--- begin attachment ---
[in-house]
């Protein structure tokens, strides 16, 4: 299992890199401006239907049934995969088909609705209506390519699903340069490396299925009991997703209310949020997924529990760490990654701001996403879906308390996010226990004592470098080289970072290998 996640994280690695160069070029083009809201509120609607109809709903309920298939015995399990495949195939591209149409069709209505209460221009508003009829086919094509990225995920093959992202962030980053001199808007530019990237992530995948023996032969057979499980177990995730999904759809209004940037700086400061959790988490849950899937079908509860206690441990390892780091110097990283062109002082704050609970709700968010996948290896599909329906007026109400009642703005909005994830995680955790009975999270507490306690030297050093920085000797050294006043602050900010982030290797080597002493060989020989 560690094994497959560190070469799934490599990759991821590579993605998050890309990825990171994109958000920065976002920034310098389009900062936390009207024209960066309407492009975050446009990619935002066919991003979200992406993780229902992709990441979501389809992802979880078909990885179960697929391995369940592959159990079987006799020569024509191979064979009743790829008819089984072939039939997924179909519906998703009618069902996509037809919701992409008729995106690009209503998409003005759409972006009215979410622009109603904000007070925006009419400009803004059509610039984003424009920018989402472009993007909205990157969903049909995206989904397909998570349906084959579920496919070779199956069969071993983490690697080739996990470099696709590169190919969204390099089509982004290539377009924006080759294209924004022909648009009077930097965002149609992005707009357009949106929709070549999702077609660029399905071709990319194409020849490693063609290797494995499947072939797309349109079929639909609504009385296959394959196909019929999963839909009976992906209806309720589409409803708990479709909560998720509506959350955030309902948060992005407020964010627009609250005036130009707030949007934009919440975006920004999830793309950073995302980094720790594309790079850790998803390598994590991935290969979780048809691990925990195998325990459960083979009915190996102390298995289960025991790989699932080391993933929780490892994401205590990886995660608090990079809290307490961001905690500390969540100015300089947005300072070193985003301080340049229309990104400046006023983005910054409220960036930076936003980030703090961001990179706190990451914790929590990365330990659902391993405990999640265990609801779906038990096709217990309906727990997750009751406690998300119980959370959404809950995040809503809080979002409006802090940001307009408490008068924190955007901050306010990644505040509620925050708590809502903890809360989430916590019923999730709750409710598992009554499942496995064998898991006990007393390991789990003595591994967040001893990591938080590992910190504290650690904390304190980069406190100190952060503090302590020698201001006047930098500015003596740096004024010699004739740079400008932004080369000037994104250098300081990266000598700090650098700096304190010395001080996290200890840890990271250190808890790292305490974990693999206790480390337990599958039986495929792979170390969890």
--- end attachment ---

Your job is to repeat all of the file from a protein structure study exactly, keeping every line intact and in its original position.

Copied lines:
[in-house]
């Protein structure tokens, strides 16, 4: 299992890199401006239907049934995969088909609705209506390519699903340069490396299925009991997703209310949020997924529990760490990654701001996403879906308390996010226990004592470098080289970072290998 996640994280690695160069070029083009809201509120609607109809709903309920298939015995399990495949195939591209149409069709209505209460221009508003009829086919094509990225995920093959992202962030980053001199808007530019990237992530995948023996032969057979499980177990995730999904759809209004940037700086400061959790988490849950899937079908509860206690441990390892780091110097990283062109002082704050609970709700968010996948290896599909329906007026109400009642703005909005994830995680955790009975999270507490306690030297050093920085000797050294006043602050900010982030290797080597002493060989020989 560690094994497959560190070469799934490599990759991821590579993605998050890309990825990171994109958000920065976002920034310098389009900062936390009207024209960066309407492009975050446009990619935002066919991003979200992406993780229902992709990441979501389809992802979880078909990885179960697929391995369940592959159990079987006799020569024509191979064979009743790829008819089984072939039939997924179909519906998703009618069902996509037809919701992409008729995106690009209503998409003005759409972006009215979410622009109603904000007070925006009419400009803004059509610039984003424009920018989402472009993007909205990157969903049909995206989904397909998570349906084959579920496919070779199956069969071993983490690697080739996990470099696709590169190919969204390099089509982004290539377009924006080759294209924004022909648009009077930097965002149609992005707009357009949106929709070549999702077609660029399905071709990319194409020849490693063609290797494995499947072939797309349109079929639909609504009385296959394959196909019929999963839909009976992906209806309720589409409803708990479709909560998720509506959350955030309902948060992005407020964010627009609250005036130009707030949007934009919440975006920004999830793309950073995302980094720790594309790079850790998803390598994590991935290969979780048809691990925990195998325990459960083979009915190996102390298995289960025991790989699932080391993933929780490892994401205590990886995660608090990079809290307490961001905690500390969540100015300089947005300072070193985003301080340049229309990104400046006023983005910054409220960036930076936003980030703090961001990179706190990451914790929590990365330990659902391993405990999640265990609801779906038990096709217990309906727990997750009751406690998300119980959370959404809950995040809503809080979002409006802090940001307009408490008068924190955007901050306010990644505040509620925050708590809502903890809360989430916590019923999730709750409710598992009554499942496995064998898991006990007393390991789990003595591994967040001893990591938080590992910190504290650690904390304190980069406190100190952060503090302590020698201001006047930098500015003596740096004024010699004739740079400008932004080369000037994104250098300081990266000598700090650098700096304190010395001080996290200890840890990271250190808890790292305490974990693999206790480390337990599958039986495929792979170390969890």